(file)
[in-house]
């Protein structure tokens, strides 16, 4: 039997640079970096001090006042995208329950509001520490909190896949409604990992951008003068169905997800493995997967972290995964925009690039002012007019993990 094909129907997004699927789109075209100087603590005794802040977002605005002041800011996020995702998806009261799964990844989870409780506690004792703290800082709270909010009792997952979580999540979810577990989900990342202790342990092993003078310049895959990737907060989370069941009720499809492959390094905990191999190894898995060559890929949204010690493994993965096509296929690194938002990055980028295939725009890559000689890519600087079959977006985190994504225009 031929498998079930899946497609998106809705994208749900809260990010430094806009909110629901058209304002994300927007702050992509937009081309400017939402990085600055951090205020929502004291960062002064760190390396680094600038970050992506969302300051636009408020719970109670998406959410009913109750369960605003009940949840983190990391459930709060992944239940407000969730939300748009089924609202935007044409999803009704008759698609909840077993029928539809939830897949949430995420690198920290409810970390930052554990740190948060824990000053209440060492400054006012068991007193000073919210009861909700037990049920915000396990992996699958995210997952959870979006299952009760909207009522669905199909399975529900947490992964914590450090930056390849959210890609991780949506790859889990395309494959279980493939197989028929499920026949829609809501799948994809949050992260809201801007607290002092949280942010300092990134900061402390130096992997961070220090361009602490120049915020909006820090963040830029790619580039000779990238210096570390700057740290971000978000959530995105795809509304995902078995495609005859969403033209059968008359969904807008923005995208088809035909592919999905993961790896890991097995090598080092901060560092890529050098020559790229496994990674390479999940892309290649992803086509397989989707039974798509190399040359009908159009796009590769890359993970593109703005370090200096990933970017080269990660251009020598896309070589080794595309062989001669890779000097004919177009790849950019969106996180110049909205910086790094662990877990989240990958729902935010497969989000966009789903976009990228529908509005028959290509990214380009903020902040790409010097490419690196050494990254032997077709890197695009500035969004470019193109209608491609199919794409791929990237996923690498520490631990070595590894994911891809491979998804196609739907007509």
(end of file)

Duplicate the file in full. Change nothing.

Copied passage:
[in-house]
């Protein structure tokens, strides 16, 4: 039997640079970096001090006042995208329950509001520490909190896949409604990992951008003068169905997800493995997967972290995964925009690039002012007019993990 094909129907997004699927789109075209100087603590005794802040977002605005002041800011996020995702998806009261799964990844989870409780506690004792703290800082709270909010009792997952979580999540979810577990989900990342202790342990092993003078310049895959990737907060989370069941009720499809492959390094905990191999190894898995060559890929949204010690493994993965096509296929690194938002990055980028295939725009890559000689890519600087079959977006985190994504225009 031929498998079930899946497609998106809705994208749900809260990010430094806009909110629901058209304002994300927007702050992509937009081309400017939402990085600055951090205020929502004291960062002064760190390396680094600038970050992506969302300051636009408020719970109670998406959410009913109750369960605003009940949840983190990391459930709060992944239940407000969730939300748009089924609202935007044409999803009704008759698609909840077993029928539809939830897949949430995420690198920290409810970390930052554990740190948060824990000053209440060492400054006012068991007193000073919210009861909700037990049920915000396990992996699958995210997952959870979006299952009760909207009522669905199909399975529900947490992964914590450090930056390849959210890609991780949506790859889990395309494959279980493939197989028929499920026949829609809501799948994809949050992260809201801007607290002092949280942010300092990134900061402390130096992997961070220090361009602490120049915020909006820090963040830029790619580039000779990238210096570390700057740290971000978000959530995105795809509304995902078995495609005859969403033209059968008359969904807008923005995208088809035909592919999905993961790896890991097995090598080092901060560092890529050098020559790229496994990674390479999940892309290649992803086509397989989707039974798509190399040359009908159009796009590769890359993970593109703005370090200096990933970017080269990660251009020598896309070589080794595309062989001669890779000097004919177009790849950019969106996180110049909205910086790094662990877990989240990958729902935010497969989000966009789903976009990228529908509005028959290509990214380009903020902040790409010097490419690196050494990254032997077709890197695009500035969004470019193109209608491609199919794409791929990237996923690498520490631990070595590894994911891809491979998804196609739907007509």